Hopefully, my questions come across as sincere, as they are. I am still a seeker, but not really trusting myself to have many answers at all other than we need God and a Saviour.

  37. Michael Bauman Avatar
    Michael Bauman

    Eliza, it is a process. For me it began with my mother telling me that God is real. She was a brilliant dancer as well as having a seeking heart. She was the person who introduced me to the power of the heart, i.e. the spiritual/physical center from which the beauty of her dance came. I was blessed to know people who were truly artists and brilliant too.

    One of the greatest was Alfonse Cimber. A Haitian conga drummer who was a master of his art. Watching him drum with such skill and beauty was a lesson to me. The movements of his hands was dance like, coming from the same “center” that dancers and singers use. Full of thought and design yet beyond at the same time deeply rooted in the unseen and the glorious.

    Then there was the performance of Geoffrey Holder. Not a concert. He was famous for doing the “Cola Nut” ads for Coke. 6’8″ with a deep beautiful voice who could move with incredible grace and beauty. He came out on the stage and said (in that deep voice with the Creole accent) said: “I have seen God baby! And he is right here(touching his center) And each time He wants to talk to me, He starts my body moving.” He then demonstrated what he meant and it was mesmerizing.

    I recognized that true rationality required our whole person/being, not just the brain.

    Later, Jesus and the Church gave me a path I could follow that is fully rational and rooted in God’s love for me. Revealed not just thought. I still get arrogant enough from time to time to think my brain can do it all but that is
    becoming an aberration by God’s mercy.

  38. Fr. Stephen Avatar

    I’ve met a few persons in authority over the years whom I thought handled it well and with grace. In general, though, I would agree that power corrupts. It is love that matters. And when I meditate on those who handled authority well, it was because love – the real thing – was pre-eminent in their lives and actions. Love is hard, apparently.

  39. Michael Bauman Avatar
    Michael Bauman

    Eliza, two others I must mention: the first s black American dancer, Percy Borde, he and his wife traveled in the Caribbean and Western Africa to learn native dance. They performed a show, with Cimber drumming called “The Talking Drums of Africa.”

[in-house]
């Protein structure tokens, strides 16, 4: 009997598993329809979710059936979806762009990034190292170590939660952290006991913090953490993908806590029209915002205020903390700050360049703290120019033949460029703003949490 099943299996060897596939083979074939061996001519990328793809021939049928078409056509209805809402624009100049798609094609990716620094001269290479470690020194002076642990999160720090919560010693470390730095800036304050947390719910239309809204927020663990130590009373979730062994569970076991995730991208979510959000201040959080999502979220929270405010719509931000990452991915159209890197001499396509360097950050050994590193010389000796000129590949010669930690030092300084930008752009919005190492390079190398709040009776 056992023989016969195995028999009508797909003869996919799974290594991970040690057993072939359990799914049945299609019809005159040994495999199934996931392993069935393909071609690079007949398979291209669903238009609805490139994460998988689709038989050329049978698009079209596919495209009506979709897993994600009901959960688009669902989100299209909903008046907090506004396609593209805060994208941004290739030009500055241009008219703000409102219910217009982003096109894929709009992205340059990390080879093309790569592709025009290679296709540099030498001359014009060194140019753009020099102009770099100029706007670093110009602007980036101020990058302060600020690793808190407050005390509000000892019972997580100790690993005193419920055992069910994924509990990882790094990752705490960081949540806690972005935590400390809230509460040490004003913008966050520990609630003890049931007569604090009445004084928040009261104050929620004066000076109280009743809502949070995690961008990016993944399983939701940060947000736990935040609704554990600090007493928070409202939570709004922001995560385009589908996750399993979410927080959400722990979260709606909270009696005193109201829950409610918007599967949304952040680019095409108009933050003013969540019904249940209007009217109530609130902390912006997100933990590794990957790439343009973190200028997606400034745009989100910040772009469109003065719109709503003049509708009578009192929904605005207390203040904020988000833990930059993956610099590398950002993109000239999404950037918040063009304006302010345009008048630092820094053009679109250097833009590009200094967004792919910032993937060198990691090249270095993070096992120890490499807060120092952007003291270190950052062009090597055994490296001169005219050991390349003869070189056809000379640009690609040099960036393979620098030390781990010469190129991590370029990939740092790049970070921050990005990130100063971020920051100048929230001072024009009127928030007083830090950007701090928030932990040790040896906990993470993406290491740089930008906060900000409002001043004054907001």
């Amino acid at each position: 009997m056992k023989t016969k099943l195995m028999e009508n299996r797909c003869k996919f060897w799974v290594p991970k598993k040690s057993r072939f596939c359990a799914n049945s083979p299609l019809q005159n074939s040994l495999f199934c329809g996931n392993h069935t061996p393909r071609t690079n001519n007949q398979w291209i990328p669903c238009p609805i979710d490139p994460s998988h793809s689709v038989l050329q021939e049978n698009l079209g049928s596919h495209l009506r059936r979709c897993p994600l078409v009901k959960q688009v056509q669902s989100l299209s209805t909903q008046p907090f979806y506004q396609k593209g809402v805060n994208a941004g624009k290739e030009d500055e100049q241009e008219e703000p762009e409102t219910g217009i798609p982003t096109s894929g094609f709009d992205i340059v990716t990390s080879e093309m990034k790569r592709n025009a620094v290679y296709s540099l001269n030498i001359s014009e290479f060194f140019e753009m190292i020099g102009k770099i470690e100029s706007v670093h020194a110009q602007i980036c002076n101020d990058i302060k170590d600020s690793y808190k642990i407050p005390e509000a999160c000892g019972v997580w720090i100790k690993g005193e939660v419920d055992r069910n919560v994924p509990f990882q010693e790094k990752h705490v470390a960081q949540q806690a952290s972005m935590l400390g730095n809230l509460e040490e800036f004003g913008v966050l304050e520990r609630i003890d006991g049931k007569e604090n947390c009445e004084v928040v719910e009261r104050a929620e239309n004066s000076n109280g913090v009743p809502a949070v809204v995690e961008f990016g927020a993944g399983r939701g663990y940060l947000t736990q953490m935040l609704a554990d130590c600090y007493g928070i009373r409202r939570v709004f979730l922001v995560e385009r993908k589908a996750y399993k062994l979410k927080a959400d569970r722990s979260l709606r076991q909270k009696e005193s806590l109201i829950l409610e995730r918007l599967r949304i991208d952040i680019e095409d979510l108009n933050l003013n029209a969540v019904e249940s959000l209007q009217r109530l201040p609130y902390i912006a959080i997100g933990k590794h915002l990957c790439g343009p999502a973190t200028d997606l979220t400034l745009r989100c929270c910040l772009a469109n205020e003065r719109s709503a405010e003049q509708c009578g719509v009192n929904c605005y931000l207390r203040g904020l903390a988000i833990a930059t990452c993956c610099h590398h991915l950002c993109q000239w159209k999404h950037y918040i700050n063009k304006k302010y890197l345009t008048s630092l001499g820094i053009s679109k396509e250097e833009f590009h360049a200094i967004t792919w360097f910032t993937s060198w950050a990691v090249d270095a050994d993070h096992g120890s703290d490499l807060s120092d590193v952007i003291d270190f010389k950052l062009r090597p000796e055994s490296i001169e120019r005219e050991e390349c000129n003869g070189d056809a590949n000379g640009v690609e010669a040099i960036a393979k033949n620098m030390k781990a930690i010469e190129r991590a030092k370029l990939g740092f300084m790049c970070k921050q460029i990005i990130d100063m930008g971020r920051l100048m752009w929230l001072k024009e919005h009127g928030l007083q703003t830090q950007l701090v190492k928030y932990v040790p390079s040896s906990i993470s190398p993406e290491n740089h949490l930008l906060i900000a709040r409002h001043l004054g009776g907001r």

Then a man who is not an artist but has shown me what it is to love with surpassing intellect: Fr Moses Berry whom I have known for 50 years. The last 25 in the Church.

    May the Grace and Mercy of our Lord be with you.

  40. Fr. Stephen Avatar

    Your comment provokes a couple of thoughts for me. It’s very important to me, as the author of the blog and its moderator, not to give the impression that someone has to be Orthodox in order to be saved. God alone saves (in its fullest sense). I have tried to maintain a site, and put forward my writings, to inform and assist anyone interested in Orthodoxy (for whatever reason). I’ve wanted the site to be safe (in the sense that no one should get beat up in the process of our conversations), and reliable. It’s also why I wrote a set of rules at the very beginning (back in 2006) that have served me well as a moderator.

    I am Orthodox because I believe it to be the truth – though I have to add some nuance to that statement. Orthodoxy is the historically continuous community of believers, in full communion with the origins of Christianity in Christ and the Apostles both in content of doctrine and teaching, as well as in practice. But, having said that, it’s also a 2,000 year old family fight. You can read about the first fight in the Book of Acts – settled by St. James with the creation of the ministry of Deacon and the appointment of the Seven. We can read in St. Paul’s Letters and see other elements of that first century’s fights. If we continue on, we can see the same thing in the Apostolic Fathers and on down through the centuries.